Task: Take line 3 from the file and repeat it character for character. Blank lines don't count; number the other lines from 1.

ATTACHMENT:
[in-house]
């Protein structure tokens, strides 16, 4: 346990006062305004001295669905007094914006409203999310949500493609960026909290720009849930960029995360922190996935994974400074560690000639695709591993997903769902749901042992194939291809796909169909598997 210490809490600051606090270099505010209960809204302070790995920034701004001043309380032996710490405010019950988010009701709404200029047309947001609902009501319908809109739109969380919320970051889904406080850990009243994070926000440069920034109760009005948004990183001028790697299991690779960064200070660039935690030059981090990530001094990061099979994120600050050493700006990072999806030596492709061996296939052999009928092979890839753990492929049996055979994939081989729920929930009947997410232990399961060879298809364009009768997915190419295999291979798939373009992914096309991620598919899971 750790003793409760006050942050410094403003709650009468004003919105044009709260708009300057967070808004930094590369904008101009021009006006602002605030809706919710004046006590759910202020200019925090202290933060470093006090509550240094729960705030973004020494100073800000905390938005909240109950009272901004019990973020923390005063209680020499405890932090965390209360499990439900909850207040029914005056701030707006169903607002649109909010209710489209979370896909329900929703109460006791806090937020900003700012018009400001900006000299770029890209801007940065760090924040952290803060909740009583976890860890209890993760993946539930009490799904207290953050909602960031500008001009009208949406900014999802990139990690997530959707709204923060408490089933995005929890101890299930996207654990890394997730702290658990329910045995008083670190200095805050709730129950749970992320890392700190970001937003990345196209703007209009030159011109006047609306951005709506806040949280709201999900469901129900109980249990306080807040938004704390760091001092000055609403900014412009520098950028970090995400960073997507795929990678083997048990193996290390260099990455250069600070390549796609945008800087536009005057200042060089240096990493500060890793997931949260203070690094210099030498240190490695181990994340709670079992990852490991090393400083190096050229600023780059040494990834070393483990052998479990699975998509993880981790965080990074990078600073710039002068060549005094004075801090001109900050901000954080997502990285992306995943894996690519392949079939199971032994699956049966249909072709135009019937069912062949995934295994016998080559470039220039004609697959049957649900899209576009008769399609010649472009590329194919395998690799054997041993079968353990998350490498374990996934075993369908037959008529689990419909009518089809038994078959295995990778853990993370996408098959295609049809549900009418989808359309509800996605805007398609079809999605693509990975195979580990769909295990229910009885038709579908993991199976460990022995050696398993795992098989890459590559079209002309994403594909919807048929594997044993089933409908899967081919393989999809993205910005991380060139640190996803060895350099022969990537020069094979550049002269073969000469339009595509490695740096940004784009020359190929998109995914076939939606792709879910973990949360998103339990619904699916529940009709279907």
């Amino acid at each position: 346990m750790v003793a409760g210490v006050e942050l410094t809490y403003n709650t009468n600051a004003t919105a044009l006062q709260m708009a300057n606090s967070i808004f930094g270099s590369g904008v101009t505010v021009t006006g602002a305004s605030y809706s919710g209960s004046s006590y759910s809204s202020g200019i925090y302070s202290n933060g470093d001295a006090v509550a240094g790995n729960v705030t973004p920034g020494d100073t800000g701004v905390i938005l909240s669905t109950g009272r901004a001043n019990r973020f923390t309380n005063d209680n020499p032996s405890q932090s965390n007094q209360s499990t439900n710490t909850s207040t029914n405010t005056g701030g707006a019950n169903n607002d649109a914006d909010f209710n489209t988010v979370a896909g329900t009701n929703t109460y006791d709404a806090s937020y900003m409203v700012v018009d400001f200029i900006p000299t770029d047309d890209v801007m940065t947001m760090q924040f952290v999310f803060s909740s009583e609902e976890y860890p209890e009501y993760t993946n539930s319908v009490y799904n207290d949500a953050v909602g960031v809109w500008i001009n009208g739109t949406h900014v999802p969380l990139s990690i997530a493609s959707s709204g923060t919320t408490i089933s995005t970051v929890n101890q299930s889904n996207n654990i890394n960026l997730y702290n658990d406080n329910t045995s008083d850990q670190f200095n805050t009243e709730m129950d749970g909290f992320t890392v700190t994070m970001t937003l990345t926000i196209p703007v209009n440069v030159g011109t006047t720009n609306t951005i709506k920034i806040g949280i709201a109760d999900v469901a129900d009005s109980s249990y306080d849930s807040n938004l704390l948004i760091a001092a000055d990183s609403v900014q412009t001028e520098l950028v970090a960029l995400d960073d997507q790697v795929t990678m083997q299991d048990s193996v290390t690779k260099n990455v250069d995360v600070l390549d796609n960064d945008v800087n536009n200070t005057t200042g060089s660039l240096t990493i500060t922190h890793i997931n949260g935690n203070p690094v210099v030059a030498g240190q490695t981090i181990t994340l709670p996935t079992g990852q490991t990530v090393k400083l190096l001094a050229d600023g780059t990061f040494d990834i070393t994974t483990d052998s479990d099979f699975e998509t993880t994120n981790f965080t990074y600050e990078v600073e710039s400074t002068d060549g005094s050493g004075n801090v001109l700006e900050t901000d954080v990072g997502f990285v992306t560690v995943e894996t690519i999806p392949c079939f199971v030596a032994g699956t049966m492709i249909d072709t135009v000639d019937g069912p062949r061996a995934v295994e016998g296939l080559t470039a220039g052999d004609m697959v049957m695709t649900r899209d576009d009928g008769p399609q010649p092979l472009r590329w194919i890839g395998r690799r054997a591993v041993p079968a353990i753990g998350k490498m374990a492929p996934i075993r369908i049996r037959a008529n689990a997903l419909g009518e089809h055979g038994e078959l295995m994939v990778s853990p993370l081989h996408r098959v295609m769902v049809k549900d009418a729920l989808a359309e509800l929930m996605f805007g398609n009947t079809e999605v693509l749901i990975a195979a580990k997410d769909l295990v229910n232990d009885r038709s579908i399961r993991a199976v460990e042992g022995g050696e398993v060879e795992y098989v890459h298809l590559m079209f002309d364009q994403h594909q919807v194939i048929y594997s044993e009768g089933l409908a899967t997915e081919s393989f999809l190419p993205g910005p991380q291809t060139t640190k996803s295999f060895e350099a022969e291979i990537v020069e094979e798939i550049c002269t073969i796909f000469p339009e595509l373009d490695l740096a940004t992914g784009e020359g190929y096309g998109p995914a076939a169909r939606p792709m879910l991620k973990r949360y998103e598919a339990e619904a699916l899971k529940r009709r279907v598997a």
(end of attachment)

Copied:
């Amino acid at each position: 346990m750790v003793a409760g210490v006050e942050l410094t809490y403003n709650t009468n600051a004003t919105a044009l006062q709260m708009a300057n606090s967070i808004f930094g270099s590369g904008v101009t505010v021009t006006g602002a305004s605030y809706s919710g209960s004046s006590y759910s809204s202020g200019i925090y302070s202290n933060g470093d001295a006090v509550a240094g790995n729960v705030t973004p920034g020494d100073t800000g701004v905390i938005l909240s669905t109950g009272r901004a001043n019990r973020f923390t309380n005063d209680n020499p032996s405890q932090s965390n007094q209360s499990t439900n710490t909850s207040t029914n405010t005056g701030g707006a019950n169903n607002d649109a914006d909010f209710n489209t988010v979370a896909g329900t009701n929703t109460y006791d709404a806090s937020y900003m409203v700012v018009d400001f200029i900006p000299t770029d047309d890209v801007m940065t947001m760090q924040f952290v999310f803060s909740s009583e609902e976890y860890p209890e009501y993760t993946n539930s319908v009490y799904n207290d949500a953050v909602g960031v809109w500008i001009n009208g739109t949406h900014v999802p969380l990139s990690i997530a493609s959707s709204g923060t919320t408490i089933s995005t970051v929890n101890q299930s889904n996207n654990i890394n960026l997730y702290n658990d406080n329910t045995s008083d850990q670190f200095n805050t009243e709730m129950d749970g909290f992320t890392v700190t994070m970001t937003l990345t926000i196209p703007v209009n440069v030159g011109t006047t720009n609306t951005i709506k920034i806040g949280i709201a109760d999900v469901a129900d009005s109980s249990y306080d849930s807040n938004l704390l948004i760091a001092a000055d990183s609403v900014q412009t001028e520098l950028v970090a960029l995400d960073d997507q790697v795929t990678m083997q299991d048990s193996v290390t690779k260099n990455v250069d995360v600070l390549d796609n960064d945008v800087n536009n200070t005057t200042g060089s660039l240096t990493i500060t922190h890793i997931n949260g935690n203070p690094v210099v030059a030498g240190q490695t981090i181990t994340l709670p996935t079992g990852q490991t990530v090393k400083l190096l001094a050229d600023g780059t990061f040494d990834i070393t994974t483990d052998s479990d099979f699975e998509t993880t994120n981790f965080t990074y600050e990078v600073e710039s400074t002068d060549g005094s050493g004075n801090v001109l700006e900050t901000d954080v990072g997502f990285v992306t560690v995943e894996t690519i999806p392949c079939f199971v030596a032994g699956t049966m492709i249909d072709t135009v000639d019937g069912p062949r061996a995934v295994e016998g296939l080559t470039a220039g052999d004609m697959v049957m695709t649900r899209d576009d009928g008769p399609q010649p092979l472009r590329w194919i890839g395998r690799r054997a591993v041993p079968a353990i753990g998350k490498m374990a492929p996934i075993r369908i049996r037959a008529n689990a997903l419909g009518e089809h055979g038994e078959l295995m994939v990778s853990p993370l081989h996408r098959v295609m769902v049809k549900d009418a729920l989808a359309e509800l929930m996605f805007g398609n009947t079809e999605v693509l749901i990975a195979a580990k997410d769909l295990v229910n232990d009885r038709s579908i399961r993991a199976v460990e042992g022995g050696e398993v060879e795992y098989v890459h298809l590559m079209f002309d364009q994403h594909q919807v194939i048929y594997s044993e009768g089933l409908a899967t997915e081919s393989f999809l190419p993205g910005p991380q291809t060139t640190k996803s295999f060895e350099a022969e291979i990537v020069e094979e798939i550049c002269t073969i796909f000469p339009e595509l373009d490695l740096a940004t992914g784009e020359g190929y096309g998109p995914a076939a169909r939606p792709m879910l991620k973990r949360y998103e598919a339990e619904a699916l899971k529940r009709r279907v598997a």